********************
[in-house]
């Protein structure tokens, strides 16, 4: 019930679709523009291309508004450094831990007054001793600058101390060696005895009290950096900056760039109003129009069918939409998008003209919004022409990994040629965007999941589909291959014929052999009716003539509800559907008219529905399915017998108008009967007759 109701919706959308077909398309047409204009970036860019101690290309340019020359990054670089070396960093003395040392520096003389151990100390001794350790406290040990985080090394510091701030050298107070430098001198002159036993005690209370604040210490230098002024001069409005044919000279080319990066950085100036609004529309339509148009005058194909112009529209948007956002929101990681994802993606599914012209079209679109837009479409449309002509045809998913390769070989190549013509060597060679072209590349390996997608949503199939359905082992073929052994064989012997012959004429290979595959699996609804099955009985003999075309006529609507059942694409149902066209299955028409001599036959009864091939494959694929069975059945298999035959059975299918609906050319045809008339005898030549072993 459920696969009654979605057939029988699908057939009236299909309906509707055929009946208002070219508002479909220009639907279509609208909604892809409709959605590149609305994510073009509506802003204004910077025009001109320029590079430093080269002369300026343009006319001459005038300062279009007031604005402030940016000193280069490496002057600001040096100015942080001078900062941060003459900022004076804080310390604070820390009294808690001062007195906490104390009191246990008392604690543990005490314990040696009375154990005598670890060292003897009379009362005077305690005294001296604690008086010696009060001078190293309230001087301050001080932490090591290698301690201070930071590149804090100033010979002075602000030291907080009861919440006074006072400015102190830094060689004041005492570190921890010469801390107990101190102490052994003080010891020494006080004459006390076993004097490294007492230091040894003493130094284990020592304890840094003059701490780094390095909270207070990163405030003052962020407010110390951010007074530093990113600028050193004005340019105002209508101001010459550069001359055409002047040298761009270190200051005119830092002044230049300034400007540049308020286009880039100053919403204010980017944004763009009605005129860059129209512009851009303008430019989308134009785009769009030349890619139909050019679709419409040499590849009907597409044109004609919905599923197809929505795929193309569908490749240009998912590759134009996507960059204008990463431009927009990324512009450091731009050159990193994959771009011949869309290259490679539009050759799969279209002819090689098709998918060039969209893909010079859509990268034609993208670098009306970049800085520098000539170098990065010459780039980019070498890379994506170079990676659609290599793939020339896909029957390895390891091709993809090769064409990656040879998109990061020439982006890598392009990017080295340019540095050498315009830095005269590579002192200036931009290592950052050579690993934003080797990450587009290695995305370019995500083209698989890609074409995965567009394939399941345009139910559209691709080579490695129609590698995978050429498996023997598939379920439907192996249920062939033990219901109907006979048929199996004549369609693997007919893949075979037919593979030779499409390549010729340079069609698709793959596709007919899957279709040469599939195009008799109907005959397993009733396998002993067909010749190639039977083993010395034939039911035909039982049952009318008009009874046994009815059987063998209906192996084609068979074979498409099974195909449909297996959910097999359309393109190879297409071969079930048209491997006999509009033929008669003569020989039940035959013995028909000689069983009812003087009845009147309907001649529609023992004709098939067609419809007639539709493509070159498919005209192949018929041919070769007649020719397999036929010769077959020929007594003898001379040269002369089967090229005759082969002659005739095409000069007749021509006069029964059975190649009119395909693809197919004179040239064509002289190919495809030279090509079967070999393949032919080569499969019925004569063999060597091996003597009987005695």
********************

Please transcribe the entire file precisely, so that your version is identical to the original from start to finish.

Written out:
[in-house]
């Protein structure tokens, strides 16, 4: 019930679709523009291309508004450094831990007054001793600058101390060696005895009290950096900056760039109003129009069918939409998008003209919004022409990994040629965007999941589909291959014929052999009716003539509800559907008219529905399915017998108008009967007759 109701919706959308077909398309047409204009970036860019101690290309340019020359990054670089070396960093003395040392520096003389151990100390001794350790406290040990985080090394510091701030050298107070430098001198002159036993005690209370604040210490230098002024001069409005044919000279080319990066950085100036609004529309339509148009005058194909112009529209948007956002929101990681994802993606599914012209079209679109837009479409449309002509045809998913390769070989190549013509060597060679072209590349390996997608949503199939359905082992073929052994064989012997012959004429290979595959699996609804099955009985003999075309006529609507059942694409149902066209299955028409001599036959009864091939494959694929069975059945298999035959059975299918609906050319045809008339005898030549072993 459920696969009654979605057939029988699908057939009236299909309906509707055929009946208002070219508002479909220009639907279509609208909604892809409709959605590149609305994510073009509506802003204004910077025009001109320029590079430093080269002369300026343009006319001459005038300062279009007031604005402030940016000193280069490496002057600001040096100015942080001078900062941060003459900022004076804080310390604070820390009294808690001062007195906490104390009191246990008392604690543990005490314990040696009375154990005598670890060292003897009379009362005077305690005294001296604690008086010696009060001078190293309230001087301050001080932490090591290698301690201070930071590149804090100033010979002075602000030291907080009861919440006074006072400015102190830094060689004041005492570190921890010469801390107990101190102490052994003080010891020494006080004459006390076993004097490294007492230091040894003493130094284990020592304890840094003059701490780094390095909270207070990163405030003052962020407010110390951010007074530093990113600028050193004005340019105002209508101001010459550069001359055409002047040298761009270190200051005119830092002044230049300034400007540049308020286009880039100053919403204010980017944004763009009605005129860059129209512009851009303008430019989308134009785009769009030349890619139909050019679709419409040499590849009907597409044109004609919905599923197809929505795929193309569908490749240009998912590759134009996507960059204008990463431009927009990324512009450091731009050159990193994959771009011949869309290259490679539009050759799969279209002819090689098709998918060039969209893909010079859509990268034609993208670098009306970049800085520098000539170098990065010459780039980019070498890379994506170079990676659609290599793939020339896909029957390895390891091709993809090769064409990656040879998109990061020439982006890598392009990017080295340019540095050498315009830095005269590579002192200036931009290592950052050579690993934003080797990450587009290695995305370019995500083209698989890609074409995965567009394939399941345009139910559209691709080579490695129609590698995978050429498996023997598939379920439907192996249920062939033990219901109907006979048929199996004549369609693997007919893949075979037919593979030779499409390549010729340079069609698709793959596709007919899957279709040469599939195009008799109907005959397993009733396998002993067909010749190639039977083993010395034939039911035909039982049952009318008009009874046994009815059987063998209906192996084609068979074979498409099974195909449909297996959910097999359309393109190879297409071969079930048209491997006999509009033929008669003569020989039940035959013995028909000689069983009812003087009845009147309907001649529609023992004709098939067609419809007639539709493509070159498919005209192949018929041919070769007649020719397999036929010769077959020929007594003898001379040269002369089967090229005759082969002659005739095409000069007749021509006069029964059975190649009119395909693809197919004179040239064509002289190919495809030279090509079967070999393949032919080569499969019925004569063999060597091996003597009987005695």